Escaped Defects… Are they though?

In the mid-2010s, I was helping a B2B technology company that builds financial products. After several complaints from the client about the quality of the latest increment, The Program Manager was keen to collect data around the ‘escaped defect’ trends. An escaped defect was defined as an unexpected behaviour of the product that can be observed by the customer in the production environment (or any target environment owned by the client).

As can be imagined, the fingers pointed out the engineering teams straightaway since they were accountable for the quality of the features delivered. This idea was legitimatised by some impressive power-point slides and meticulously produced graphs that show the increasing trend of escaped defects in the last few releases.

After a few extremely tense cross-team level Daily Scrums that week, we sat together with a few volunteers to deep dive and see what lies behind this data. The result was revealing. Approximately 85% of the problems identified as escaped defects were not even ‘escaped defects’ but ‘misunderstood customer problems’. Simply, the teams had delivered high-quality items. But, not the ones needed by the client.

So, the problem was beyond ‘poor engineering practices’. The cause-effect diagram below (remember, all models are wrong, but some of them are useful) roughly reflects the insights we generated about what may have actually happened.

We realised that the number of layers/middle-managers between the client and the engineers disrupted the value stream. People who had the problem weren’t talking to the ones who were supposed to solve it. It forced engineers to make too many assumptions about the desired outcomes. They had to chase the layer positions, that were functioning like account managers between the client and them, to clarify the requirements. And it wasn’t always successful. From time to time, they ended up being disconnected from what the client actually needed.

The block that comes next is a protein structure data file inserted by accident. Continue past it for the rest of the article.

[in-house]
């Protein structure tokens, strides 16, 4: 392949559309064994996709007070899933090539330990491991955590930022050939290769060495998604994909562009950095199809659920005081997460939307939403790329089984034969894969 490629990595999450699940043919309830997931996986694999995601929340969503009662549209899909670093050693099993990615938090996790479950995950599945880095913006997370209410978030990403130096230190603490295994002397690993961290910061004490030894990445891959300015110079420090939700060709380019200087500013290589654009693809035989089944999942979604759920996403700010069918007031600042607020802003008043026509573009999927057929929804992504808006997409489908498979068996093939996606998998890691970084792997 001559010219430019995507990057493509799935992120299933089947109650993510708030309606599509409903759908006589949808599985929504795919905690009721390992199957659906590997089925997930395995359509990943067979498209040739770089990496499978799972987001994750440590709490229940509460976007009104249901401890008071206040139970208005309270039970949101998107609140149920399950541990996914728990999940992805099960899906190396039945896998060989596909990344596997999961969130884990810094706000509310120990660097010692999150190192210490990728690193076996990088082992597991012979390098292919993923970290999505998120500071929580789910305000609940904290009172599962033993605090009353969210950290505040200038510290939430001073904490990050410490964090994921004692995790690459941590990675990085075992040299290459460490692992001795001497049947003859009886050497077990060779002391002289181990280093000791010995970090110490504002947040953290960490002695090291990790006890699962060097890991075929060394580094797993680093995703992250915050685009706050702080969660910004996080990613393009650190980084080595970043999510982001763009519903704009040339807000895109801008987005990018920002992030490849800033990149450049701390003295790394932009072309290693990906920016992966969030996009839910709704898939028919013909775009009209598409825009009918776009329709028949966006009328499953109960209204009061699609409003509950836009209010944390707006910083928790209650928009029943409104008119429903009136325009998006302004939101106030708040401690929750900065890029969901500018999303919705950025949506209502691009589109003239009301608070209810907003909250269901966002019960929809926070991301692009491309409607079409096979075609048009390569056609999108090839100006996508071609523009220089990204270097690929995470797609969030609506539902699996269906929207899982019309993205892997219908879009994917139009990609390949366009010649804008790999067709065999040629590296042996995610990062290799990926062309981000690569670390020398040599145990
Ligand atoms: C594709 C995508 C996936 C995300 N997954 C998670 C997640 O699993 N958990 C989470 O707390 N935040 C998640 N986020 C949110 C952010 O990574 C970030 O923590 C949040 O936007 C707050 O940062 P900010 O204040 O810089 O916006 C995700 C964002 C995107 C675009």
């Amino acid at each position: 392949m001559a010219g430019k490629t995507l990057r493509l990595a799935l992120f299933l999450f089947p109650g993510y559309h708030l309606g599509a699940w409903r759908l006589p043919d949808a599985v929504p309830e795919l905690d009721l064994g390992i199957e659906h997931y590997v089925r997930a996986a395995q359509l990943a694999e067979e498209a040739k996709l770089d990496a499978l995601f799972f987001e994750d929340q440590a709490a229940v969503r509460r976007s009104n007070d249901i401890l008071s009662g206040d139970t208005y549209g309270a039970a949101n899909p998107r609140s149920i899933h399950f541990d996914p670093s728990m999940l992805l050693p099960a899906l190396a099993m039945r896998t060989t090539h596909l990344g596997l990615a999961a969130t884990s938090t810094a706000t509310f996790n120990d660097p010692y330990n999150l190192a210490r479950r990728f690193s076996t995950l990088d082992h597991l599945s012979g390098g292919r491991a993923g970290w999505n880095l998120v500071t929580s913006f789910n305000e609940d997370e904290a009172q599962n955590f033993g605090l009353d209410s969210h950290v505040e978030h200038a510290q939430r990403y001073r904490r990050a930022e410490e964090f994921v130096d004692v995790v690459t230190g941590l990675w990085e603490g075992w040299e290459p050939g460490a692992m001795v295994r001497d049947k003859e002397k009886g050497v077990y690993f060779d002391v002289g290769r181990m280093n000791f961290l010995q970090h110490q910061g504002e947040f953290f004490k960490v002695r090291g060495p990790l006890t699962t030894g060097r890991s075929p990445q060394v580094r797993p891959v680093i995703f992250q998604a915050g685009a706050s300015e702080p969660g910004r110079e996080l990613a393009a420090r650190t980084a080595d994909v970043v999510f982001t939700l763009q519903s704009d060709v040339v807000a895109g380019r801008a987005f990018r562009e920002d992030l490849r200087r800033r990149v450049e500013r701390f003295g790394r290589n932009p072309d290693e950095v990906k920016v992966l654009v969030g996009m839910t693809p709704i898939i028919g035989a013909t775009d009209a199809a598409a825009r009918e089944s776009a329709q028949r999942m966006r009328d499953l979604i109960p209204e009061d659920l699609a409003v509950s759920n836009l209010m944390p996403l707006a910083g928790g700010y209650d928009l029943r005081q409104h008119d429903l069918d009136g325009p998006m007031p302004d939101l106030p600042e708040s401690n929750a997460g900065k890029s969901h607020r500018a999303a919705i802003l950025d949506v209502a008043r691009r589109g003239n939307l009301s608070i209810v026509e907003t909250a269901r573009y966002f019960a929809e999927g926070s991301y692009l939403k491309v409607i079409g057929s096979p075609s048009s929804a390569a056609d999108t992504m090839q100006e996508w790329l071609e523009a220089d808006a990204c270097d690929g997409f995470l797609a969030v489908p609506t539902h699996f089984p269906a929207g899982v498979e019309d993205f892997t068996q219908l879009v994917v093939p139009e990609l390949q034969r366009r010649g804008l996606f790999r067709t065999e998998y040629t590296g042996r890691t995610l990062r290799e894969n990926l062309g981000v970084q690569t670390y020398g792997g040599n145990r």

It shouldn’t be too hard to predict this pattern also brought various cognitive capacity problems and context-switching issues that reduced the time available to craft clean code. Less clean code paved the way for more defects and a codebase that is more expensive to maintain and change.

All in all, this vicious cycle led to unhappy customers and frustrated employees, which was going to manifest itself as increased employee turnover in the next few months.

So, Where to Start?

I believe one of the biggest challenges to tackle for a change agent is to encourage people to think for themselves and say goodbye to the ‘everything should have a best practice’ approach, including how to interpret data and what to measure.

Having said that, there are those who think the data rules below are important to consider for harnessing change to gain competitive advantage:


  • Incomplete data are better than no data at all 
  • Recent data are better than older data 
  • Relevant data are better than more data 
  • Shorter-term forecasts are better than the longer-term ones 
  • Updating your forecast as you learn is better than sticking to a plan

The approach below helped the organisations, teams and people I supported in the past in terms of focusing on the intention and the outcomes over vanity metrics:

  • Have a clear Strategic Goal that is specific, aspirational and measurable: Send a human on the moon, and safely return her/him back before the end of this decade. 
  • Determine the Intermediate Goal that would validate your progress against your Strategic Goal: Put a human into orbit and return her/him back safely to the earth. 
  • Create an experiment loop to work on Tactical Goals that would get you closer to your Intermediate Goal: Test a new engine. 
  • Define the measures for each level of goals, not to reward or punish, but to make better decisions sooner and navigate quicker with a better return of investment.
  • Inspect and adapt!

As Goodhart’s Law asserts ‘When a measure becomes a target, it ceases to be a good measure’. So, focus on the direction, use data to make better decisions, and generate more value sooner in your journey. Otherwise, we may end up turning measures into targets, and that can encourage people to open more cobra farms.

Read Sahin Guvenilir’s previous blog here:

Find out more from the author here. 


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Sahin Guvenilir Circle
Written by Sahin Guvenilir